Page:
Bouquette's Guardian v. Donnet

| La. | Feb 15, 1831

Porter, J.,

delivered the opinion of the court.

The petition states, that by the last will and testament of jfone Cousin, deceased, a certain slave was bequeathed to the v mother of the minors, whom the plaintiff, in this action represents. That she is since dead, and that they are her representatives, with their brothers and sisters, and that the defendant, who was executor of said will, has sold the slave for , the sum of fifteen hundred dollars.

It further alleges, that the defendant has refused to pay to the petitioner, the sum due to the minors, for whom he is guardian, and it prays for judgment against him for the sum of six hundred and four dollars, the minors’ share in the legacy left to their mother, with interest since the day of sale, and costs.

The answer denies that the defendant is indebted to the plaintiff in manner and form as alleged; and it further avers, that the mother of the minors, for whose benefit this action is instituted, did in her life time, remit and release to the defendant, all right and title in and to the slave bequeathed to her by the testatrix.

The court below gave judgment for the petitioners, and the defendant appealed.

In this court an objection has been made to the jurisdiction of the Court of Probates. It is contended the action should have been instituted before the tribunals of ordinary jurisdiction.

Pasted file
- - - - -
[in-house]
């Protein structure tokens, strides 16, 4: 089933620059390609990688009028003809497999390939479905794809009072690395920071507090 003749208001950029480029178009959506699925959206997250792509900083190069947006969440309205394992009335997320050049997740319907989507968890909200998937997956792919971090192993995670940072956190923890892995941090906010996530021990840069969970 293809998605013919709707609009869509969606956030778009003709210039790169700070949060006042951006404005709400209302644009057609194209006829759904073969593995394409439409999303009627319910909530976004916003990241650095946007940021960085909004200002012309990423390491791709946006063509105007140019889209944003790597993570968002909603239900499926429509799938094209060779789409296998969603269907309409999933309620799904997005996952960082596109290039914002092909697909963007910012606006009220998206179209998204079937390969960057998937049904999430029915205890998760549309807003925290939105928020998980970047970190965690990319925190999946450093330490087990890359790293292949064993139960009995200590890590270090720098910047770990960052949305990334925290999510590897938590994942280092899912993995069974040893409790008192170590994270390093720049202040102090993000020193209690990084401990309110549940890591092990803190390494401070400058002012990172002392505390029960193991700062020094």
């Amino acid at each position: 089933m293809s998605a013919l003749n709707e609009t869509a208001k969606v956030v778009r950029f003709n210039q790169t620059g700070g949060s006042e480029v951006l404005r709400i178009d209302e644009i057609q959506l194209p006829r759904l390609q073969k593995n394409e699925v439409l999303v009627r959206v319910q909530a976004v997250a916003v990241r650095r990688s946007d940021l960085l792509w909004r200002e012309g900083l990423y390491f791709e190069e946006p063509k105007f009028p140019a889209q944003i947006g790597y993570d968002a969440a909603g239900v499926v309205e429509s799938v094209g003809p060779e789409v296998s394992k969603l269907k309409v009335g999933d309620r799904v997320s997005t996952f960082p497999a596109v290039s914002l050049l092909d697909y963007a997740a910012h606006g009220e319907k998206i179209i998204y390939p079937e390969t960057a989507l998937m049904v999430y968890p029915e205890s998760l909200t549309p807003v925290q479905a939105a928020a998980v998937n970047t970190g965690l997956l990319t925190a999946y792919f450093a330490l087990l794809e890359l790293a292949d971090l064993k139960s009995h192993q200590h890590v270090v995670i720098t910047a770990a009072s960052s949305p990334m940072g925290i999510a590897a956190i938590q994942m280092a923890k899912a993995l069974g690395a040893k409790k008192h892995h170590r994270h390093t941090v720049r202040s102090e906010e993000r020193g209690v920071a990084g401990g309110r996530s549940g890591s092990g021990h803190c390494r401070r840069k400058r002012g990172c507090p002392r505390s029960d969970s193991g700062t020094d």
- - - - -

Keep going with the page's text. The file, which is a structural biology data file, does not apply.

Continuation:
a suit against an sold^y him contrary to law, is not a suit against the estate, but a-owning™, 1Dand ^brought 'hTthe Court of Probates,

The plaintiffs insist, this is a demand for a specific legacy, or for the proceeds which represent it, and that the Court of Probates could take cognizance of the case.

The petition charges, “ that Louis Donnet, (the defen-dent) appointed in the said last will and testament, testamentary executor of his deceased wife, was qualified as such, but instead of executing faithfully the said last will, he sold the said slave for fifteen hundred dollars.”

It concludes by a prayer, “that the said Louis Donnet, testamentary executor as aforesaid, be cited to answer said petion, and condemned to pay the petitioners the sum of six hundred and four dollars, with interest and costs.”

It appears to us, this is a demand against the executor, in his personal capacity, for the value of property sold by him contrary to law. In other words, for a tort or wrong done , by him. I he words testamentary executor, used in the petition, can only be understood as words of description, and if they were intended otherwise, they would not give the probate tribunal jurisdiction. The judgment prayed for could not be executed against the succession. The act of the executor has converted the property on which that court could act, into a personal demand against him for doing so. The estate cannot be responsible in interest and costs for the faults of the representative.

We think the Probate Court had no jurisdiction of the case, and that the petition must be dismissed, with costs in both courts.